Fractals and Scaling in Finance

Discontinuity, Concentration, Risk. Selecta Volume E

  • Benoit B. Mandelbrot

Table of contents

  1. Front Matter
    Pages i-12
  2. Nonmathematical Presentations

    1. Benoit B. Mandelbrot
      Pages 13-49
    2. Benoit B. Mandelbrot
      Pages 79-104
    3. Benoit B. Mandelbrot
      Pages 105-116
  3. Mathematical Presentations

  4. Personal Incomes and Firms

    1. Benoit B. Mandelbrot
      Pages 271-306
    2. Benoit B. Mandelbrot
      Pages 307-335
    3. Benoit B. Mandelbrot
      Pages 336-363
    4. Benoit B. Mandelbrot
      Pages 364-369
  5. The 1963 Model of Price Change

  6. Beyond the M 1963 Model

    1. Benoit B. Mandelbrot
      Pages 471-491
    2. Benoit B. Mandelbrot
      Pages 492-512
    3. Howard M. Taylor, Peter K. Clark
      Pages 513-525
  7. Back Matter
    Pages 526-551

About this book


IN 1959-61, while the huge Saarinen-designed research laboratory at Yorktown Heights was being built, much of IBM's Research was housed nearby. My group occupied one of the many little houses on the Lamb Estate complex which had been a sanatorium housing wealthy alcoholics. The picture below was taken about 1960. It shows from right to left, T. e. Hu, now at the University of California, Santa Barbara. I am next, staring at a network I have just written on the blackboard. Then comes Paul Gilmore, late of the University of British Columbia, then (seated) Richard Levitan, now retired, and at the left is Benoit Mandelbrot. x FOREWORD EF Even in a Lamb Estate populated exclusively with bright research­ oriented people, Benoit always stood out. His thinking was always fresh, and I enjoyed talking with him about any subject, whether technical, poli­ tical, or historical. He introduced me to the idea that distributions having infinite second moments could be more than a mathematical curiosity and a source of counter-examples. This was a foretaste of the line of thought that eventually led to fractals and to the notion that major pieces of the physical world could be, and in fact could only be, modeled by distrib­ utions and sets that had fractional dimensions. Usually these distributions and sets were known to mathematicians, as they were known to me, as curiosities and counter-intuitive examples used to show graduate students the need for rigor in their proofs.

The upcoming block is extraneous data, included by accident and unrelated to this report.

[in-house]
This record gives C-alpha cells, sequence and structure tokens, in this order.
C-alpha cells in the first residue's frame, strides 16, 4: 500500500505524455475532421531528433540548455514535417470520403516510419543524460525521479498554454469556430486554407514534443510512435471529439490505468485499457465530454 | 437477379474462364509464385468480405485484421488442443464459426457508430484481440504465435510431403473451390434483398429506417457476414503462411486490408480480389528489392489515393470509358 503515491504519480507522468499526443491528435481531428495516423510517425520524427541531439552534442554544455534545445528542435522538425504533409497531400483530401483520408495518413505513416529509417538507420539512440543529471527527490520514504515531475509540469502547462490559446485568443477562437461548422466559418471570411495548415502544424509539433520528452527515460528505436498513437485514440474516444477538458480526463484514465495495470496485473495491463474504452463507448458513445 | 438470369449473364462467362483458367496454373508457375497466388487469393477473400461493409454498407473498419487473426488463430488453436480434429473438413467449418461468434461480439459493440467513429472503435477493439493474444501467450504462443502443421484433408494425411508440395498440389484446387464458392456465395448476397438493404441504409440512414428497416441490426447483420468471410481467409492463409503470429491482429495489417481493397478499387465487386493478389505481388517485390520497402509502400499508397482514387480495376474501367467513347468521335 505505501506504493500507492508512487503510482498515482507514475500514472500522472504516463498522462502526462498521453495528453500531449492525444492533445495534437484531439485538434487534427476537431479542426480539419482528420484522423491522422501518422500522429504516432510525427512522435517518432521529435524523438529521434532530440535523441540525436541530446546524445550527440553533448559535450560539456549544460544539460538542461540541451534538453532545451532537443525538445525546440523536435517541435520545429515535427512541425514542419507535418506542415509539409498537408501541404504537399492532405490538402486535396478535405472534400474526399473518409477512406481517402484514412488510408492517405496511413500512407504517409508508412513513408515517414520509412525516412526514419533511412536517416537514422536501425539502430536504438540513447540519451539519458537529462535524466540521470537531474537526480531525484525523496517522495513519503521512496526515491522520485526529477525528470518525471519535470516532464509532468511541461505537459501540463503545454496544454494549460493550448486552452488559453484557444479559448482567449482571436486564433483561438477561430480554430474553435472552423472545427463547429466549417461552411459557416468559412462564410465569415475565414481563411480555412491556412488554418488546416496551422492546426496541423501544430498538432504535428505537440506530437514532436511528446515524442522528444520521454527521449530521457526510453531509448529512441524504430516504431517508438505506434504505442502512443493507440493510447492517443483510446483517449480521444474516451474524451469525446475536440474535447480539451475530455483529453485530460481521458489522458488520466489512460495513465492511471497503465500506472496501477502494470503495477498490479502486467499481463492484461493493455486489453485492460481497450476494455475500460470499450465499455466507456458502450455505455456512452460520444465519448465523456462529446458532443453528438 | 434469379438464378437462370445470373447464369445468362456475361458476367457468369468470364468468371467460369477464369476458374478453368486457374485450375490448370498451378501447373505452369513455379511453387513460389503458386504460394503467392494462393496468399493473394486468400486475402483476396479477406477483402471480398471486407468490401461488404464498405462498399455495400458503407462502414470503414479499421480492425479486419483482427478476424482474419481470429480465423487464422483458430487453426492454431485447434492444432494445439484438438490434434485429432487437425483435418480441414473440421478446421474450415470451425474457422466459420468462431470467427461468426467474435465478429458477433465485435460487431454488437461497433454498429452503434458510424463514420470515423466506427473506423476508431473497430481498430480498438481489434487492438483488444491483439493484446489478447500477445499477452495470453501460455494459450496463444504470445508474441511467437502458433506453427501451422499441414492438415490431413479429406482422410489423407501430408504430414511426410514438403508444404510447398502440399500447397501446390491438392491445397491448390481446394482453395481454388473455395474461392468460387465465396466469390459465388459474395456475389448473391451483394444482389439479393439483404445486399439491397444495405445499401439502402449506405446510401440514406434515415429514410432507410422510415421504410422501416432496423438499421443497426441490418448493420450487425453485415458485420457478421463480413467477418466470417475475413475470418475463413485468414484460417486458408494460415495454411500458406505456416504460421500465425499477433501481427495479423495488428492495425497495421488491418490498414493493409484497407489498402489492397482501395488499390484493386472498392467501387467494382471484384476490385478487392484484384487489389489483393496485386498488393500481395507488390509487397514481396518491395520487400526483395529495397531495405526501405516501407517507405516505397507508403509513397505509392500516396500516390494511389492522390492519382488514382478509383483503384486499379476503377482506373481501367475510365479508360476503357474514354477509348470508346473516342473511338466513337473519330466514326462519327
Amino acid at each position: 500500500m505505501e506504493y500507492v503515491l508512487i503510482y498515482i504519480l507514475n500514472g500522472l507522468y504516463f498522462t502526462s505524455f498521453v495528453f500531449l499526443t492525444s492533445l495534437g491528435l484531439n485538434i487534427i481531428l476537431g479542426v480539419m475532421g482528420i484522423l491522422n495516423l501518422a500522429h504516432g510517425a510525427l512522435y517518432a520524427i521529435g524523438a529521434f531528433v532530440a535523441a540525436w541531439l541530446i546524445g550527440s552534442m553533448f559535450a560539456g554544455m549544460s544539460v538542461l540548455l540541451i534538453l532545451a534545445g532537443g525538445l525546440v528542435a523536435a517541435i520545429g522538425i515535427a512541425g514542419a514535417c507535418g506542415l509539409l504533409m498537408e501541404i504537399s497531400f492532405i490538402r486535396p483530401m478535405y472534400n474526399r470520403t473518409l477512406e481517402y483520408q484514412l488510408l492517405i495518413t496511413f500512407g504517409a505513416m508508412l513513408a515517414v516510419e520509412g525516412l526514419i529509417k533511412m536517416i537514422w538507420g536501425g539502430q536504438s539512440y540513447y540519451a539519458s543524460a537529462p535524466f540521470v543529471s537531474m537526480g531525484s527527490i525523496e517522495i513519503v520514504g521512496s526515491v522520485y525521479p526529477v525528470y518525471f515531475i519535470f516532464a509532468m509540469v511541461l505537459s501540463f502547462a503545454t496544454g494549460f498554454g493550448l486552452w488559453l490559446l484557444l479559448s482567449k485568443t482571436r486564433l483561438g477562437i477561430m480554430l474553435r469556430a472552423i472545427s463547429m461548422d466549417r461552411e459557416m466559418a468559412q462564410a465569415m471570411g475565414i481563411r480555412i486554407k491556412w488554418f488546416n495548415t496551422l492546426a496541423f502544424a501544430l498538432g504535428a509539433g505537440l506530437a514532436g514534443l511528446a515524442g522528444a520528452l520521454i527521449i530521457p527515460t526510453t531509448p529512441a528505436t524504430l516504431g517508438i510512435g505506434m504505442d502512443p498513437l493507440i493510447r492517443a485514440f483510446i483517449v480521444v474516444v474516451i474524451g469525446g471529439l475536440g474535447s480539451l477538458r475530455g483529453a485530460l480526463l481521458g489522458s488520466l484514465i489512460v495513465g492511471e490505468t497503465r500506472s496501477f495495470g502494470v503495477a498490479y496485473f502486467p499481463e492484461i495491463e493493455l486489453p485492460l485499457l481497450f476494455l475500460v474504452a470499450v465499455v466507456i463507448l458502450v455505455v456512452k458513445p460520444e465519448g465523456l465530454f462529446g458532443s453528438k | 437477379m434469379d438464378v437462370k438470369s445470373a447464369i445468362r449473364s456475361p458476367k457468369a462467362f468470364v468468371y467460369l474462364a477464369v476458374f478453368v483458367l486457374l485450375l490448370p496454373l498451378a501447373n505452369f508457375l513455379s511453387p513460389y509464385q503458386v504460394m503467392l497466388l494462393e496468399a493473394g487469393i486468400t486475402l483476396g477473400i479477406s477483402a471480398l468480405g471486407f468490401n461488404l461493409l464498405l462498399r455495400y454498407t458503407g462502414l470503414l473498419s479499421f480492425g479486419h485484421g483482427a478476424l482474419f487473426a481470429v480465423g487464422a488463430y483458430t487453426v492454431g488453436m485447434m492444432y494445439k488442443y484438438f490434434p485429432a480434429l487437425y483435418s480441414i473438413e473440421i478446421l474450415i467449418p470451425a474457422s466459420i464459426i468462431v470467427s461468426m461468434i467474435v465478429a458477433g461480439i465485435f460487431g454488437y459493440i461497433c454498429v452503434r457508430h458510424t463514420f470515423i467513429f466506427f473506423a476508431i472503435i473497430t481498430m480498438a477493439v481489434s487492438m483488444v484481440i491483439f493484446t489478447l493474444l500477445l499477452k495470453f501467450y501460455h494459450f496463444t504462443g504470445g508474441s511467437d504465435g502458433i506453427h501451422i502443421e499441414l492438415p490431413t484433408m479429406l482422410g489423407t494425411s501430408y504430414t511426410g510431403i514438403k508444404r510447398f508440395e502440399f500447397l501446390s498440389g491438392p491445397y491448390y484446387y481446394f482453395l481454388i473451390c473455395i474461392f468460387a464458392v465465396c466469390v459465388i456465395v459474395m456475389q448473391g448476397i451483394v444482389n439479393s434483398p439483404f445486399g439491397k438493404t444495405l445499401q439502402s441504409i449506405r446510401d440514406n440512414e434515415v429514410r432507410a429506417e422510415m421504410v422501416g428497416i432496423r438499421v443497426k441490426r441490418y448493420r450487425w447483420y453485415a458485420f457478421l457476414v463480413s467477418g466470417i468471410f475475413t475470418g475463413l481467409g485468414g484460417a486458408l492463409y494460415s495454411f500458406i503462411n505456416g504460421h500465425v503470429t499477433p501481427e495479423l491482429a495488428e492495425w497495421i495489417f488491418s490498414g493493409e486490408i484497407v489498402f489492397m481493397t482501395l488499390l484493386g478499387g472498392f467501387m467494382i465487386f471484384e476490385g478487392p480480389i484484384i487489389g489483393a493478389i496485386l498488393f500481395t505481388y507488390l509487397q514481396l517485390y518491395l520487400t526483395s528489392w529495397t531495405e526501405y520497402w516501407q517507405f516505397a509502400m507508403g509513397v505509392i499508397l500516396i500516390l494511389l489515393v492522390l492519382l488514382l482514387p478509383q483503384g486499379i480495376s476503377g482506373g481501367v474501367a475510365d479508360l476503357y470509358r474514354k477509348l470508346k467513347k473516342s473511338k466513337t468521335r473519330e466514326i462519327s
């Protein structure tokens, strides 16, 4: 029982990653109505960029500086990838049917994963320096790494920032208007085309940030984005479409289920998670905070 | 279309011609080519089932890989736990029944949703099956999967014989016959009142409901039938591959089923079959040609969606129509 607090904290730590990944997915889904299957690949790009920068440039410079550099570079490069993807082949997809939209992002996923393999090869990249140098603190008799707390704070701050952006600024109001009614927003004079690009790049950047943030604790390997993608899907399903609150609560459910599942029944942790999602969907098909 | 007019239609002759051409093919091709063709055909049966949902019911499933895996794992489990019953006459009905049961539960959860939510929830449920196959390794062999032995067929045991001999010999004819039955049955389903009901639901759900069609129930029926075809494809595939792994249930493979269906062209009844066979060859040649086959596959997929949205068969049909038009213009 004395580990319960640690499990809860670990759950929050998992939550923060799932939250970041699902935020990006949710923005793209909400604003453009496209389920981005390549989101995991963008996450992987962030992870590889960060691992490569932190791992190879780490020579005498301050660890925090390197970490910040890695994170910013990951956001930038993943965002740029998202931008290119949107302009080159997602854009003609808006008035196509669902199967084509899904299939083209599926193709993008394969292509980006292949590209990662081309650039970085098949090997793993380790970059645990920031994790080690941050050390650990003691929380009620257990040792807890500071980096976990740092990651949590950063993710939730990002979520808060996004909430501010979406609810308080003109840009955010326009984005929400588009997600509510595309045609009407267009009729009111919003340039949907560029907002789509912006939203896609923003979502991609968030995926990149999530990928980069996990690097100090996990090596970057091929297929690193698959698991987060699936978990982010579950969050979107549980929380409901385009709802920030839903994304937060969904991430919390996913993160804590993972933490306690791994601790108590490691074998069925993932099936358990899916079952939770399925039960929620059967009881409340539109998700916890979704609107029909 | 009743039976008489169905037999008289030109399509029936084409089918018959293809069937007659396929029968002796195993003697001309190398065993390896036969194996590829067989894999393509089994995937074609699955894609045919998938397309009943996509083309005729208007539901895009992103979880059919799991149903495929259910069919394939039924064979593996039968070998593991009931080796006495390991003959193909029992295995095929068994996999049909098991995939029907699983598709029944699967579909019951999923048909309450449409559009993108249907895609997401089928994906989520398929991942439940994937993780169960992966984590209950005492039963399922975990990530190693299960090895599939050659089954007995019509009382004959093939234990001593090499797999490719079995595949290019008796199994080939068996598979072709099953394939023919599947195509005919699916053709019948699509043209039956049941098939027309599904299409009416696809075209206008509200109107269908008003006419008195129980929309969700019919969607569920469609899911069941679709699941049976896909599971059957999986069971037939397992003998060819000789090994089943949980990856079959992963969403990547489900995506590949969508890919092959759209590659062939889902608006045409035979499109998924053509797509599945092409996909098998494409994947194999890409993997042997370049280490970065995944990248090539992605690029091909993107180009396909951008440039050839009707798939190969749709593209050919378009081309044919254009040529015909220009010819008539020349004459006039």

Excel econometrics efficiency fractal fractal geometry linear optimization mathematics normal distribution

Authors and affiliations

  • Benoit B. Mandelbrot
    • 1
  1. 1.Mathematics DepartmentYale UniversityNew HavenUSA

Bibliographic information